But, Vásquez noted, “What CUNY has put on paper does not at all reflect those sentiments.
“We all need fair raises that, yes, do take into account the role that inflation plays at this time,” she said. “That makes perfect sense to us. The raises the CUNY [Board of Trustees] granted CUNY administrators beat the rate of inflation by a landslide.”
She added, “Even with the good raises we expect, it will be difficult to get to where we should be in one contract. That is one reason we have always negotiated noneconomic demands. They recognize and reward members in ways that show respect, fairness and appreciation for the work we do.”
Hammering home the fact that CUNY faculty and staff need real raises, PSC research shows that CUNY faculty and staff are underpaid when compared to peer institutions in the tristate area. However, CUNY management disputes this claim.
LACK OF AFFORDABILITY
The PSC’s position is underscored by the findings of a recent CNBC article: Manhattan is the most expensive place to live in the United State, Brooklyn the fourth most expensive, Queens the 13th and Nassau County the 15th. Research shows that few PSC members can afford to live where they work.
The union is aggressively fighting against management’s proposals at the bargaining table, and seeks not only to keep the contract intact, but to enhance job security protections, benefits and pay for members.
Since contract bargaining began in early summer, the union has invited member observers to each bargaining session. These members have shown management that the Bargaining Committee (which is made up of the union’s principal officers and Executive Council members) is supported by the rank-and-file. It also serves to illustrate the labor axiom, “The boss is the best organizer.” When members see management’s disposition toward the union at the table, they are inspired to organize and express their unity. As Clarion went to press, union members were engaging in “union week” on their campuses and preparing for further actions throughout the five boroughs.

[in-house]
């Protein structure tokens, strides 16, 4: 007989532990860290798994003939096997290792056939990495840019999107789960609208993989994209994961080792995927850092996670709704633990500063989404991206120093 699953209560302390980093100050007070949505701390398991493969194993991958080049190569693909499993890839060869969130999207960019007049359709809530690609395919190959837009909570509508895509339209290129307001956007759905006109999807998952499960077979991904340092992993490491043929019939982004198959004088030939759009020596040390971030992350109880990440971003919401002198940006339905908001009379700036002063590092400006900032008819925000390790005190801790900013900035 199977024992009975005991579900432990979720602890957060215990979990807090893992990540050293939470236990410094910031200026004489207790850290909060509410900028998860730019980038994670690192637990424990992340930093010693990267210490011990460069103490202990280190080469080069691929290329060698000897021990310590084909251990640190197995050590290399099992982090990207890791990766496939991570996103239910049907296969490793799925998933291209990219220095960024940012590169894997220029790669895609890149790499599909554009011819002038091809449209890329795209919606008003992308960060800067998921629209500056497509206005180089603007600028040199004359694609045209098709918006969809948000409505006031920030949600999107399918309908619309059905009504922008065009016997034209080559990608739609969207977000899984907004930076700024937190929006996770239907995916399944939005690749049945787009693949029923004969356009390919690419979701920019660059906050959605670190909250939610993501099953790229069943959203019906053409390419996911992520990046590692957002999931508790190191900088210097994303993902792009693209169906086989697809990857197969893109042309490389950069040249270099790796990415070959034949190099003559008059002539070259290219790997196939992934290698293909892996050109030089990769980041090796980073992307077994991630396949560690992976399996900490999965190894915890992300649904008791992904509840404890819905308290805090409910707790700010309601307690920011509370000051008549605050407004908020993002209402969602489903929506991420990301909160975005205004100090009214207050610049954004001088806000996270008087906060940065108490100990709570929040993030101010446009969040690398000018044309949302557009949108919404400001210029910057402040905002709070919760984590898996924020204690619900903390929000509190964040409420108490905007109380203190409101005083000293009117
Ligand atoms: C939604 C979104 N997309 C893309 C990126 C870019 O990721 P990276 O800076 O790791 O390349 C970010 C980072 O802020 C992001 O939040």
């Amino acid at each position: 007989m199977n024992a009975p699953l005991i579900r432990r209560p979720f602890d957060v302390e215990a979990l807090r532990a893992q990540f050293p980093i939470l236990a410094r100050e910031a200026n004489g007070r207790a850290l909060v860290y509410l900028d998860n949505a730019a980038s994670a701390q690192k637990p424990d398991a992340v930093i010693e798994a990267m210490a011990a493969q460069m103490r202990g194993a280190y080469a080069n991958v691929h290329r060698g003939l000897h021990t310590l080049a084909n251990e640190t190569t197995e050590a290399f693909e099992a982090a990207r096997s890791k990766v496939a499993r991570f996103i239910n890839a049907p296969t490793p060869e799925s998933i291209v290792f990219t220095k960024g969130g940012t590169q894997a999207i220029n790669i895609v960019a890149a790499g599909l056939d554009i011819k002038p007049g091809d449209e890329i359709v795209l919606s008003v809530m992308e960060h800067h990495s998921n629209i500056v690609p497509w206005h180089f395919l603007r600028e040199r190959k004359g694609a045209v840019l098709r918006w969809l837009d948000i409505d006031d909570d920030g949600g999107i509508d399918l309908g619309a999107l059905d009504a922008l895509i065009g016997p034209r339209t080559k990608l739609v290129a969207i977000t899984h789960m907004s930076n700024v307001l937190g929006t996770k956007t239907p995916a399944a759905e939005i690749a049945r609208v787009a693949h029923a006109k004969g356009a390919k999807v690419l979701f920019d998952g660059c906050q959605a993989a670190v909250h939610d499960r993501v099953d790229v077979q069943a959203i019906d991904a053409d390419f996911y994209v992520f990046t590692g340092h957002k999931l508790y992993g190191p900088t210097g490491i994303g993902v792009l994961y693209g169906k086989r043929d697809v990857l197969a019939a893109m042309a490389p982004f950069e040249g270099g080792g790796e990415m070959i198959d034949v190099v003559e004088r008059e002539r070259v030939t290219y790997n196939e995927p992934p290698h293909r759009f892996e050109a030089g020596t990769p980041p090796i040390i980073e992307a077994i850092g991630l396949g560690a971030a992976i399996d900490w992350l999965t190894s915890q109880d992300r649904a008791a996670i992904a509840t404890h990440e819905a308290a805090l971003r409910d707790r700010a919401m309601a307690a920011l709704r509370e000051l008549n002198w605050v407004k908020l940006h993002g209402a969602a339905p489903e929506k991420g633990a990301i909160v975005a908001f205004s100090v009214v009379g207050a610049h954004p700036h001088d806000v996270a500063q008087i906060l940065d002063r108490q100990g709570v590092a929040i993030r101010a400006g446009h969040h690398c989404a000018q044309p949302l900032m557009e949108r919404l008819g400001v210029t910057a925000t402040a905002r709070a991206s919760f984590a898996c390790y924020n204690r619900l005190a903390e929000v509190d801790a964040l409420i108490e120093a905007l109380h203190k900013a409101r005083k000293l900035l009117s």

“It feels like they’re consistently refusing to see our concerns as valid,” said Forrest Riise Pelsue, a graduate assistant at the Graduate Center who observed the fifth session. “They’re very quick to dismiss any concerns that we raise.”
In a break from bargaining, the PSC Bargaining Team (right) discusses contract goals with member observers (left). (Credit: Ari Paul)
In addition to observers, rank-and-file members from across the University have offered testimony to management at the bargaining table in order to humanize many of the PSC’s demands.
Davis said having member observers in the room during bargaining builds union power as the contract campaign goes forward. He pointed out, for example, that there was a strength in the diversity of PSC’s observers, noting that at each session CUNY saw professional staff, full-time faculty, adjuncts, graduate workers and CLIP instructors among those assembled.
“We feel your support in the room,” Davis said.
Published: September 27, 2023